When too little insulin is present, your body cannot use glucose for energy. It is then forced to break down fat for energy. Your body produces ketones (acids) and releases them into the blood and urine. When people with Type I diabetes do not take enough insulin, especially in times of stress or illness, ketones are produced. Large amounts of ketones can lead to diabetic ketoacidosis, a medical emergency. Ketones warn that diabetes may be out of control.

If you have a blood glucose level over 240 mg/dL, you should test your urine using a ketone test kit. These test strips work by putting a sample of fresh urine on them, wait for the product’s specified time and match the color on the chart on the bottle. It is a good idea to record all ketone tests along with your regular blood glucose counts, and insulin dosages. If you have large amounts of ketones in your urine, you should then contact your Doctor or diabetes educator immediately for further instruction. If you have a “trace” or “small” amount of ketones in your urine you should, drink a glass of water every hour and test your blood glucose every three hours. If blood glucose and ketone levels are not going down after 2-3 tests, call your doctor.


How is Diabetes Treated?
Diabetes is a chronic disease that can be managed, but not cured. The goal of treatment is to lower blood glucose levels and improve the body’s use of insulin. The recommended ways to do this include:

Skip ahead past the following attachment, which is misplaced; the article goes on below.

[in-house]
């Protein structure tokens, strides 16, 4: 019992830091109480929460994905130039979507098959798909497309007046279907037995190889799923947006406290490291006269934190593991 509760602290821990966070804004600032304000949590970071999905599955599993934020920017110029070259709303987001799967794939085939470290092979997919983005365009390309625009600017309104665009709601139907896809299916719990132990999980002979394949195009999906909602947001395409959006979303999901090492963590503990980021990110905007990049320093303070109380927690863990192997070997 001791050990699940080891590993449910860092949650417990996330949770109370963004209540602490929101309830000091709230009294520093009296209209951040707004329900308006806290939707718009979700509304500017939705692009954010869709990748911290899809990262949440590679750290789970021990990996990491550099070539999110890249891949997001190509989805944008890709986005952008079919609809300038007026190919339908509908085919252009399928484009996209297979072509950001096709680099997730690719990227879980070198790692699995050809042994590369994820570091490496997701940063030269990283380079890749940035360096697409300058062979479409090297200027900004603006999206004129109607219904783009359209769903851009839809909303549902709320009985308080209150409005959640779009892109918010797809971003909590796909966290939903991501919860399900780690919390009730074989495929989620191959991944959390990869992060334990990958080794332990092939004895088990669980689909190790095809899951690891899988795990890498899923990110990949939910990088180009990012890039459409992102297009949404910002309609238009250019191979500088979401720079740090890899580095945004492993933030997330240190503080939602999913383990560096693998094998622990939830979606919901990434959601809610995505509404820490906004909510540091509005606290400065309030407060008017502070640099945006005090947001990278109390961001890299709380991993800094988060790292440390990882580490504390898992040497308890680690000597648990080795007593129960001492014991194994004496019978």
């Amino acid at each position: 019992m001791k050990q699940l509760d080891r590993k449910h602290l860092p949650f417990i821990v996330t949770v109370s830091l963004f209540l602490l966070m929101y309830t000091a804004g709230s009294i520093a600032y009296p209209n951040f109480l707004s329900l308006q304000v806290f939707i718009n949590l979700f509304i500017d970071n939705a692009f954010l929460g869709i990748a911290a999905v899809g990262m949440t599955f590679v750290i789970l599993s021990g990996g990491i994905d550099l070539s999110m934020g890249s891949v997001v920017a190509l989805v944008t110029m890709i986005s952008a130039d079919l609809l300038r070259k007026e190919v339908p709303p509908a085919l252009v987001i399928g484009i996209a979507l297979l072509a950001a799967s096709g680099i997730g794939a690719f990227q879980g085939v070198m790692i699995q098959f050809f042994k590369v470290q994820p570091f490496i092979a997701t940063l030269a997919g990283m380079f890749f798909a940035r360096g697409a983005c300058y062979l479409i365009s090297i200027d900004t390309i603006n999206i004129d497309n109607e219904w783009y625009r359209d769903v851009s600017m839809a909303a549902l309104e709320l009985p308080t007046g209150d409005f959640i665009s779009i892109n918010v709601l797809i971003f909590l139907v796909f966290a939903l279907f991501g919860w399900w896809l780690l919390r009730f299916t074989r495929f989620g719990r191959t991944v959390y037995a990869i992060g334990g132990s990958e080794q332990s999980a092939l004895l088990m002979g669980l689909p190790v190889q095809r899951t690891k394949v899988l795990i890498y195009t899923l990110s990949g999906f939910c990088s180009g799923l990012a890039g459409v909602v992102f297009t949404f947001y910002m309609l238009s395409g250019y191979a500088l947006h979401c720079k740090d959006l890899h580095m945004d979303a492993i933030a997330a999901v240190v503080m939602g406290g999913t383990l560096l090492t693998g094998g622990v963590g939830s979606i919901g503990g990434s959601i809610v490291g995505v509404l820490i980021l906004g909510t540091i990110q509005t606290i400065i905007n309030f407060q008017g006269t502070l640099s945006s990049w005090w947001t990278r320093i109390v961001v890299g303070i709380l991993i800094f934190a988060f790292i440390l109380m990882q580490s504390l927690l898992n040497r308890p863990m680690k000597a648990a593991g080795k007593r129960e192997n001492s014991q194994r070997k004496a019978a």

• Eating a healthy diet. Since your body changes food into glucose, what you eat is very important when trying to control glucose levels. In the past, people with diabetes were told to stay away from sweets, but diet recommendations have changed. Experts now believe the best dietary recommendations for diabetics are the same as they are for everyone: minimize fat intake, consume moderate amounts of protein, and plenty of complex carbohydrates. Consistency and moderation are also very important dietary factors for diabetics. It’s best to eat about the same number of calories each day, keep track of how much carbohydrate is eaten, have meals and snacks at the same time each day, and never skip meals.
  • Exercise. Being active plays an important role in the treatment of diabetes because it helps cells take in glucose and lowers glucose levels in your blood. Ideally, it’s best to exercise three or four times a week for at least 20 minutes. People who are not used to exercising, should start slowly. Even a five-minute walk is a step in the right direction.
  • Glucose Testing. Home glucose tests can help keep track of how well you are controlling glucose levels. To test blood, a special device called a glucose meter is available in most drug stores. To perform the test, you prick your finger and put a drop of blood on a special test strip that the meter analyzes and then displays how much glucose it contains. Your doctor will tell you how often to test your blood. You should keep a diary of the results.